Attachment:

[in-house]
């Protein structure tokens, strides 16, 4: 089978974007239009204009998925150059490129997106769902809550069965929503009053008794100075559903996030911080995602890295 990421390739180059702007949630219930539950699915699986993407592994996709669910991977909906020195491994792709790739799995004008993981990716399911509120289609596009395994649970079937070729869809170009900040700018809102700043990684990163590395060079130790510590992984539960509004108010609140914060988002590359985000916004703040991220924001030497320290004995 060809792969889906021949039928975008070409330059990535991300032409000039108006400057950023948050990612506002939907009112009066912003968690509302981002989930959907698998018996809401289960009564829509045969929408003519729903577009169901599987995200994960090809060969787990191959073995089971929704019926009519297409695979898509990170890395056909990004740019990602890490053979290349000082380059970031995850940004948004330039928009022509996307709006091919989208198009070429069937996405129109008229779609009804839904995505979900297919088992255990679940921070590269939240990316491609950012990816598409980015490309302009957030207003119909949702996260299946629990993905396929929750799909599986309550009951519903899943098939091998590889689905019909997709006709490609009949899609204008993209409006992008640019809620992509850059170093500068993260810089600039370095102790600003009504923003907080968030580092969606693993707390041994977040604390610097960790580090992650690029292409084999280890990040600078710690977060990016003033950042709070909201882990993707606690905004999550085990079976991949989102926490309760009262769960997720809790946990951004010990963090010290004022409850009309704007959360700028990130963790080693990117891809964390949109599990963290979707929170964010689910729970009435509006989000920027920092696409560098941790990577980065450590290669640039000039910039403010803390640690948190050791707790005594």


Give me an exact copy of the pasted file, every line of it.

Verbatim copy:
[in-house]
């Protein structure tokens, strides 16, 4: 089978974007239009204009998925150059490129997106769902809550069965929503009053008794100075559903996030911080995602890295 990421390739180059702007949630219930539950699915699986993407592994996709669910991977909906020195491994792709790739799995004008993981990716399911509120289609596009395994649970079937070729869809170009900040700018809102700043990684990163590395060079130790510590992984539960509004108010609140914060988002590359985000916004703040991220924001030497320290004995 060809792969889906021949039928975008070409330059990535991300032409000039108006400057950023948050990612506002939907009112009066912003968690509302981002989930959907698998018996809401289960009564829509045969929408003519729903577009169901599987995200994960090809060969787990191959073995089971929704019926009519297409695979898509990170890395056909990004740019990602890490053979290349000082380059970031995850940004948004330039928009022509996307709006091919989208198009070429069937996405129109008229779609009804839904995505979900297919088992255990679940921070590269939240990316491609950012990816598409980015490309302009957030207003119909949702996260299946629990993905396929929750799909599986309550009951519903899943098939091998590889689905019909997709006709490609009949899609204008993209409006992008640019809620992509850059170093500068993260810089600039370095102790600003009504923003907080968030580092969606693993707390041994977040604390610097960790580090992650690029292409084999280890990040600078710690977060990016003033950042709070909201882990993707606690905004999550085990079976991949989102926490309760009262769960997720809790946990951004010990963090010290004022409850009309704007959360700028990130963790080693990117891809964390949109599990963290979707929170964010689910729970009435509006989000920027920092696409560098941790990577980065450590290669640039000039910039403010803390640690948190050791707790005594």